Food Lion sues Dairy Farmers over monopoly concerns
Food Lion LLC and a milk producers cooperation association for Maryland and Virginia have sued Dairy Farmers of America Inc. to halt what they call a transaction that would lead to a monopoly over the milk industry.
Dairy Farmers, based in Kansas City, Kan., closed May 1 on a $425 million deal to purchase 44 Dean Dairy properties and other assets, including one each in Winston-Salem and High Point. Dean Foods Co. voluntarily filed for Chapter 11 bankruptcy protection on Nov. 11.
The plaintiffs are requesting a preliminary injunction on the sale, and that Dairy Farmers be required to sell at least one former Dean facility to an independent purchaser.
The Maryland and Virginia milk producers cooperative is the “only significant remaining competitor” for Dairy Farmers in the Carolinas, according to the lawsuit.
The plaintiffs claim that Dairy Farmers’ acquisition of the Dean Dairy milk-processing properties creates a milk producing and milk processing monopoly and gives it “both the ability and the incentive to wipe out any remaining pockets of competition.”
Krispy Kreme parent company plans Peet’s IPO
The parent company of Krispy Kreme Doughnuts Inc. said Tuesday its JDE Peet’s subsidiary plans an initial public offering and the stock listed on the Amsterdam Stock Exchange.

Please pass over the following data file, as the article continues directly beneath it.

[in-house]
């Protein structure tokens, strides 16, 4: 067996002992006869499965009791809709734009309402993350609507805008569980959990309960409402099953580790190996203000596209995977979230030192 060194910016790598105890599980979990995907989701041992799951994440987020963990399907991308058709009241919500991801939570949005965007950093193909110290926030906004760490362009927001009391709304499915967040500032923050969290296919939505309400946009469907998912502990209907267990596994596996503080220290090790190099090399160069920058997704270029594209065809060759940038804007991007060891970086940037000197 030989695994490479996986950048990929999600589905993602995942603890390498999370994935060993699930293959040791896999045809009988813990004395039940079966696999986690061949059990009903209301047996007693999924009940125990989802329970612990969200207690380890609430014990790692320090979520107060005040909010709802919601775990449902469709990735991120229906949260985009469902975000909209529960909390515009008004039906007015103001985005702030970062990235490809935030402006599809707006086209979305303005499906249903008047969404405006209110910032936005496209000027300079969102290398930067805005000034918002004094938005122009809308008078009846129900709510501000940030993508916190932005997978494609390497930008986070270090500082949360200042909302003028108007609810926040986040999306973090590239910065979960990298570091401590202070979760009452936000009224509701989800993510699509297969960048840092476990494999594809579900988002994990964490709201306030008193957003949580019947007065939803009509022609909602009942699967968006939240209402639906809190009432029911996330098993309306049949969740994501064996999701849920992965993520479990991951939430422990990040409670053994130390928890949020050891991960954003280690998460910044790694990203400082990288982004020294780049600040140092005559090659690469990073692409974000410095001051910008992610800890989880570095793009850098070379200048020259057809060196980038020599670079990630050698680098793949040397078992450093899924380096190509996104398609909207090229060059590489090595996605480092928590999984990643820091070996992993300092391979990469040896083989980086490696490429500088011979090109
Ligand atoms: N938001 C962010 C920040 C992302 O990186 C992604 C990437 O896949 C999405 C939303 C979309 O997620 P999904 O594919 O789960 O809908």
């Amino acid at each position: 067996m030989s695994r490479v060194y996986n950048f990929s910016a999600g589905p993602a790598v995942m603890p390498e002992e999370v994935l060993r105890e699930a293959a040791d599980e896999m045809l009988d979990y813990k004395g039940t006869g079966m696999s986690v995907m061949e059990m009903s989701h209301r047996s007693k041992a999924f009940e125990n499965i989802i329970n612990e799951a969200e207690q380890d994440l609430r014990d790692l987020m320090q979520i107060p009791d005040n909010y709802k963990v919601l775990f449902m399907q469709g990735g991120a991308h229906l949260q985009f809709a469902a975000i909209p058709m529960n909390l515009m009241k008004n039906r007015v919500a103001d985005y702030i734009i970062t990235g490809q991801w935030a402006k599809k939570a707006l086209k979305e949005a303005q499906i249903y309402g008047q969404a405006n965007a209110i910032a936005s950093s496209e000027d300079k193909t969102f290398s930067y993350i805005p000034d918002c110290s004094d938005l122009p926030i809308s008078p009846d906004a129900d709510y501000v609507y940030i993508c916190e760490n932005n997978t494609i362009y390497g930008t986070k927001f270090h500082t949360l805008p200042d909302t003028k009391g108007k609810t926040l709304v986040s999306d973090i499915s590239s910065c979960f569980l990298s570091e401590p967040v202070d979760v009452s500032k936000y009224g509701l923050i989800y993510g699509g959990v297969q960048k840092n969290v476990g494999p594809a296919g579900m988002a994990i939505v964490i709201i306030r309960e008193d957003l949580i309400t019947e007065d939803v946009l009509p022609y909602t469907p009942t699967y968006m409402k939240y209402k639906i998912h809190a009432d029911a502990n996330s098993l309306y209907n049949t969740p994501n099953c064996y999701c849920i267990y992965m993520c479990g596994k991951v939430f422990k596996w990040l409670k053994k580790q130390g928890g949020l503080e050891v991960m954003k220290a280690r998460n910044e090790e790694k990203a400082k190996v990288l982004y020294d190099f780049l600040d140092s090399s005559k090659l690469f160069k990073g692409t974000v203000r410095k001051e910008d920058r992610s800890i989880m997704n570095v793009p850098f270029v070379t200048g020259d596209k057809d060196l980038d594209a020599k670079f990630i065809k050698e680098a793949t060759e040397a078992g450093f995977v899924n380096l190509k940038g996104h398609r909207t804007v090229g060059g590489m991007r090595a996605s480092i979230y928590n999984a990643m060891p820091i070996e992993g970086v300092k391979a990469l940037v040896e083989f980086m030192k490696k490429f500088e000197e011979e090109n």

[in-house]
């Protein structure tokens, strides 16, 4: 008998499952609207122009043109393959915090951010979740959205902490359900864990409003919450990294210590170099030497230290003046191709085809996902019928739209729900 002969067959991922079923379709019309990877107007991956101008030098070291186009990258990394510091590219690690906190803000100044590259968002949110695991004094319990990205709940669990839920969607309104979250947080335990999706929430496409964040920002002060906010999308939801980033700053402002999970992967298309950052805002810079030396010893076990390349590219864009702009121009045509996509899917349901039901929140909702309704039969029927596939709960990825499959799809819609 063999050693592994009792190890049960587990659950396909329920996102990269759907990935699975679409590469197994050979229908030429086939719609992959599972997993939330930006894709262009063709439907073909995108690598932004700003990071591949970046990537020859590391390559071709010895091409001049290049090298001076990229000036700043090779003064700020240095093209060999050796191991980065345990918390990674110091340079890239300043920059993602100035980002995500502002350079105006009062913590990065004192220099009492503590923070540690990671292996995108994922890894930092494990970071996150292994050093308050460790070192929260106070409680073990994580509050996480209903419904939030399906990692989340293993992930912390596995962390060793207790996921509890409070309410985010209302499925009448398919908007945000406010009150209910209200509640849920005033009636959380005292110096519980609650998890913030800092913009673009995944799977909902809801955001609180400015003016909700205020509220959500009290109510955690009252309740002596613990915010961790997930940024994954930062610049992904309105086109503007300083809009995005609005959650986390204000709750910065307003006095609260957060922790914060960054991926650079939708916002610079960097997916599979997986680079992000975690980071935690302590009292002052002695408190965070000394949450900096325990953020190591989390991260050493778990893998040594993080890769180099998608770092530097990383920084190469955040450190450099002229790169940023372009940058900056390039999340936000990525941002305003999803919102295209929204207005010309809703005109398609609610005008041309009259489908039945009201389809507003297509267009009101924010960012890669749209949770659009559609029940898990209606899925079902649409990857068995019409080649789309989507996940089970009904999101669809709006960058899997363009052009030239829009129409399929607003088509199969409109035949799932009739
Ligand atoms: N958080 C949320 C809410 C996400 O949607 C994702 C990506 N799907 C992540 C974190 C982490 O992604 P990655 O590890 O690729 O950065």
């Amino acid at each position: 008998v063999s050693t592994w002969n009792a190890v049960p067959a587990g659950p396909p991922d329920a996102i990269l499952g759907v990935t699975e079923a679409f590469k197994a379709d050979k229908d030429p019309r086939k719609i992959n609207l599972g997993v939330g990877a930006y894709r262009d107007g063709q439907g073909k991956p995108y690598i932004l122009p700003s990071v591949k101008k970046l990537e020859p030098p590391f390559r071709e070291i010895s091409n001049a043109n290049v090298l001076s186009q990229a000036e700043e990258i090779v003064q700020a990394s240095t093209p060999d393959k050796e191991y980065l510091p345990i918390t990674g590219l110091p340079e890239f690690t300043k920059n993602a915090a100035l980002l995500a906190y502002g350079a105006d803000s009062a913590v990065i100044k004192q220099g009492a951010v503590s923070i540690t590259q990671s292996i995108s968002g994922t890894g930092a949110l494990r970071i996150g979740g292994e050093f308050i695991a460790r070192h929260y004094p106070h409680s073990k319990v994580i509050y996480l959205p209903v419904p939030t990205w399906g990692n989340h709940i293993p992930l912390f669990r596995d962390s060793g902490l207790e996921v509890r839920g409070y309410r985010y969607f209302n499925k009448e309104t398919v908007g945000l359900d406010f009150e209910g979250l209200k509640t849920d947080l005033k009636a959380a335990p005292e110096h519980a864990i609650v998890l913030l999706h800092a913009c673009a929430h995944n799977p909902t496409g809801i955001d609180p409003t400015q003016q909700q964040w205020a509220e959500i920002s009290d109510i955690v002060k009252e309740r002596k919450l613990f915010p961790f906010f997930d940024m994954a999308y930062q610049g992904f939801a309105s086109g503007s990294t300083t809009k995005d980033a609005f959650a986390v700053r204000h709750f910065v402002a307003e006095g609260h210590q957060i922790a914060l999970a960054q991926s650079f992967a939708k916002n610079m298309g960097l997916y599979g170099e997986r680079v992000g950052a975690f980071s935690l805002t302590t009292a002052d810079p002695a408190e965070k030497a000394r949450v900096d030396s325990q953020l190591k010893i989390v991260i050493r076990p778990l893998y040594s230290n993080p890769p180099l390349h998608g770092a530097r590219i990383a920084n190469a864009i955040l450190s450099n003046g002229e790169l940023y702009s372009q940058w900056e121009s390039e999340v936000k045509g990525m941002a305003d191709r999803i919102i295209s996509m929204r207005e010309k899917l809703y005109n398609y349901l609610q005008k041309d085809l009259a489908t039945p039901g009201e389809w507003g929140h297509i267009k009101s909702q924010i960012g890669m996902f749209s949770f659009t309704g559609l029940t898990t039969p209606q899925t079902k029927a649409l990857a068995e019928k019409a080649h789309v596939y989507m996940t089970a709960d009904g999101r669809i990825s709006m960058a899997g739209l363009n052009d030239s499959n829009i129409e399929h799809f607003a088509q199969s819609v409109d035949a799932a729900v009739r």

The IPO is projected to be worth $770 million with the possibility of a secondary offering to existing shareholders increasing the offering up to $2.2 billion.
JDE Peet’s is the holding company for Peet’s Coffee. JDE Peet’s expects to use the proceeds to repay debt.
JAB said it plans to remain a majority shareholder of JDE Peet’s.
Moody’s Investors Service said that “a successful listing of JDE Peet’s will significantly increase the share of listed investments in JAB’s portfolio, and enhance the liquidity of the portfolio.” JAB had 53% of its investments publicly listed as of Dec. 31, but not Krispy Kreme.
Truliant gains Freddie Mac assistance with mortgage eNotes
Truliant Federal Credit Union said Wednesday that Freddie Mac will begin buying electronic mortgage notes as collateral for mortgage-backed securities.
The eNotes are part of a digitized mortgage eClosing process that is designed to significantly shorten how long it takes home buyers, sellers and lenders to close a mortgage.
ENotes are an electronic version of a promissory note. They contain the same information that is in a traditional mortgage paper note but are created, signed and managed digitally.
Truliant, a seller/servicer, completed its first end-to-end eClosing in March.
ENotes require documents to be stored digitally to ensure the same legal enforceability as paper documents. The eNote is a critical document that needs to meet the ‘transferable record’ requirements of electronic transactions laws.
Insteel board declares 3-cent quarterly dividend
The board of directors for Insteel Industries Inc. declared Tuesday a quarterly cash dividend of 3 cents per share on its common stock.
The dividend is payable June 26 to shareholders registered as of June 12.
American National board declares 27-cent dividend
The board of directors for American National Bankshares Inc. declared Wednesday a 27-cent dividend.
The dividend is payable June 19 to shareholders registered as of June 5.